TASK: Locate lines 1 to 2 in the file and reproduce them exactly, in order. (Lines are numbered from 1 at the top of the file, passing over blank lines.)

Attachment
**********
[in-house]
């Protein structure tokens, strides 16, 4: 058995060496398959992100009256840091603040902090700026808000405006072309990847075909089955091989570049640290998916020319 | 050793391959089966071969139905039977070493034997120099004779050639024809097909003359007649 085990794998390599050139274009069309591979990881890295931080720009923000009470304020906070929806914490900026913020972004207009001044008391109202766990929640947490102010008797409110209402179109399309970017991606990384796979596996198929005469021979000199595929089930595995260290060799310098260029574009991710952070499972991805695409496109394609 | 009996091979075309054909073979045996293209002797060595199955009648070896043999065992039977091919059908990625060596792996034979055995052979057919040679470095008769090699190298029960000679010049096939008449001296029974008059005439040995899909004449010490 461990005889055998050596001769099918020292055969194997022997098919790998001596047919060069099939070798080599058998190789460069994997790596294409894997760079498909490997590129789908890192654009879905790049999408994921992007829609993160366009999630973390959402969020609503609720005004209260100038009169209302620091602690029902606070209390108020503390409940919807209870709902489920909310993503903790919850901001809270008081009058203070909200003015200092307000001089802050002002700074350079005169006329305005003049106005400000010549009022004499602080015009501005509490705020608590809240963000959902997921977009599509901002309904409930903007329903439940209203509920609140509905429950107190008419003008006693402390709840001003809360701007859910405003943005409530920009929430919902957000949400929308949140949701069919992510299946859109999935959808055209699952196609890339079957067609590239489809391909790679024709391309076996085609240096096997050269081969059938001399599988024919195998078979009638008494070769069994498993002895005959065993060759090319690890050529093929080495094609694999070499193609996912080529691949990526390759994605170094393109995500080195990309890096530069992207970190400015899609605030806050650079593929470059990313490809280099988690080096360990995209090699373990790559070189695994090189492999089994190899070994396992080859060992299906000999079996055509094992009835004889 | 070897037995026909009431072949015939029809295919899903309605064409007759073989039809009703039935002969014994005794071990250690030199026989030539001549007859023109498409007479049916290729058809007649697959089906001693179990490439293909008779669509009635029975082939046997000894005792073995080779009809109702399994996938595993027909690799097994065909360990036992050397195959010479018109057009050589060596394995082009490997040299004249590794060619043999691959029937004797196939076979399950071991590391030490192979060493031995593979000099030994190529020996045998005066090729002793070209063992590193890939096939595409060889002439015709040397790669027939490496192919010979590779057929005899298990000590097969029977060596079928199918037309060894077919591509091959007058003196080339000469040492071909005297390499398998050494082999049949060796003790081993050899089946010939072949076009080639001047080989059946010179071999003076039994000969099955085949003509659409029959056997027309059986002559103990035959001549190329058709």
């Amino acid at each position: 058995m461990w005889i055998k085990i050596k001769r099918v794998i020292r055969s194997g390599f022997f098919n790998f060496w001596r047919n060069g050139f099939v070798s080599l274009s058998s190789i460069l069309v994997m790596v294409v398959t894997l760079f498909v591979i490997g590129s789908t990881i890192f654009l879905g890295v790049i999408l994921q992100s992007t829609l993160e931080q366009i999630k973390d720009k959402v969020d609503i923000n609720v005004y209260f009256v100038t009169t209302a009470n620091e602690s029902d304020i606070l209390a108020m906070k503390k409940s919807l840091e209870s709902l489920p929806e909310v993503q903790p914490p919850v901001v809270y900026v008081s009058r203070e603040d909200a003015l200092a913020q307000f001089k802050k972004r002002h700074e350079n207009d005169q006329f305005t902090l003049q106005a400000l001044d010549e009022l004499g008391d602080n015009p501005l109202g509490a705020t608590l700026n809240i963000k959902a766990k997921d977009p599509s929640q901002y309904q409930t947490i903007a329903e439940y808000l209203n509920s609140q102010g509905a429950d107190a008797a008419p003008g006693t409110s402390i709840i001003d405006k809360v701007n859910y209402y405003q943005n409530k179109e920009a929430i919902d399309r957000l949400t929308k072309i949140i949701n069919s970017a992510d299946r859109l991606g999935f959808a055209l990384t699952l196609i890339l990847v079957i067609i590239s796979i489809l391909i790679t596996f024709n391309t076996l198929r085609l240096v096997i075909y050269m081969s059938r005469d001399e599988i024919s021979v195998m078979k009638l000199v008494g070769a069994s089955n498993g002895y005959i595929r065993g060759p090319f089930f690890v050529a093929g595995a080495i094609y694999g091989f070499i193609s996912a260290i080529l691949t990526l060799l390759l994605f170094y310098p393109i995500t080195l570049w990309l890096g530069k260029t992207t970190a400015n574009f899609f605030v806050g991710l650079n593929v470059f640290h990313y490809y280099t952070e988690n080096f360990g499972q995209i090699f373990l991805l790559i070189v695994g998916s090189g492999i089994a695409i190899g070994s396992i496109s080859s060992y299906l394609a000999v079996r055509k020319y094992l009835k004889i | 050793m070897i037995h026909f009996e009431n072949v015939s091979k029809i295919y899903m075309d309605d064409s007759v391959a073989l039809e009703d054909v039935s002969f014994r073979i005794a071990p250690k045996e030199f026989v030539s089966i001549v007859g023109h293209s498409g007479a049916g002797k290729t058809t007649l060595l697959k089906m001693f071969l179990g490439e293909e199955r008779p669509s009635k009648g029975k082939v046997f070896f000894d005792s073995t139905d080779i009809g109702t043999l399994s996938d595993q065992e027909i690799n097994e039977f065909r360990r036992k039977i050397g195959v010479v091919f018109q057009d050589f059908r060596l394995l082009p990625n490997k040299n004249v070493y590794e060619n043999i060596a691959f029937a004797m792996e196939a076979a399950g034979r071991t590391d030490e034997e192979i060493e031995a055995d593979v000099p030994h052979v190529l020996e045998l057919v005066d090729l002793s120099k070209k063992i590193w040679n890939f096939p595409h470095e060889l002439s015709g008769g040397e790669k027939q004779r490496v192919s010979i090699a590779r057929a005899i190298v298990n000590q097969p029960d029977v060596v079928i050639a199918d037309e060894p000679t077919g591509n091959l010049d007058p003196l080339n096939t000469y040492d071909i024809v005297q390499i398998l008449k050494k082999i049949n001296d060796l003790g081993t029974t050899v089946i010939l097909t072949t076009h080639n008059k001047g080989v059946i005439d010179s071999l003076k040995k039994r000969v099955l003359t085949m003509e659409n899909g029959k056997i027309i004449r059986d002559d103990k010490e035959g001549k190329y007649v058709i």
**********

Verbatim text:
[in-house]
């Protein structure tokens, strides 16, 4: 058995060496398959992100009256840091603040902090700026808000405006072309990847075909089955091989570049640290998916020319 | 050793391959089966071969139905039977070493034997120099004779050639024809097909003359007649 085990794998390599050139274009069309591979990881890295931080720009923000009470304020906070929806914490900026913020972004207009001044008391109202766990929640947490102010008797409110209402179109399309970017991606990384796979596996198929005469021979000199595929089930595995260290060799310098260029574009991710952070499972991805695409496109394609 | 009996091979075309054909073979045996293209002797060595199955009648070896043999065992039977091919059908990625060596792996034979055995052979057919040679470095008769090699190298029960000679010049096939008449001296029974008059005439040995899909004449010490 461990005889055998050596001769099918020292055969194997022997098919790998001596047919060069099939070798080599058998190789460069994997790596294409894997760079498909490997590129789908890192654009879905790049999408994921992007829609993160366009999630973390959402969020609503609720005004209260100038009169209302620091602690029902606070209390108020503390409940919807209870709902489920909310993503903790919850901001809270008081009058203070909200003015200092307000001089802050002002700074350079005169006329305005003049106005400000010549009022004499602080015009501005509490705020608590809240963000959902997921977009599509901002309904409930903007329903439940209203509920609140509905429950107190008419003008006693402390709840001003809360701007859910405003943005409530920009929430919902957000949400929308949140949701069919992510299946859109999935959808055209699952196609890339079957067609590239489809391909790679024709391309076996085609240096096997050269081969059938001399599988024919195998078979009638008494070769069994498993002895005959065993060759090319690890050529093929080495094609694999070499193609996912080529691949990526390759994605170094393109995500080195990309890096530069992207970190400015899609605030806050650079593929470059990313490809280099988690080096360990995209090699373990790559070189695994090189492999089994190899070994396992080859060992299906000999079996055509094992009835004889 | 070897037995026909009431072949015939029809295919899903309605064409007759073989039809009703039935002969014994005794071990250690030199026989030539001549007859023109498409007479049916290729058809007649697959089906001693179990490439293909008779669509009635029975082939046997000894005792073995080779009809109702399994996938595993027909690799097994065909360990036992050397195959010479018109057009050589060596394995082009490997040299004249590794060619043999691959029937004797196939076979399950071991590391030490192979060493031995593979000099030994190529020996045998005066090729002793070209063992590193890939096939595409060889002439015709040397790669027939490496192919010979590779057929005899298990000590097969029977060596079928199918037309060894077919591509091959007058003196080339000469040492071909005297390499398998050494082999049949060796003790081993050899089946010939072949076009080639001047080989059946010179071999003076039994000969099955085949003509659409029959056997027309059986002559103990035959001549190329058709």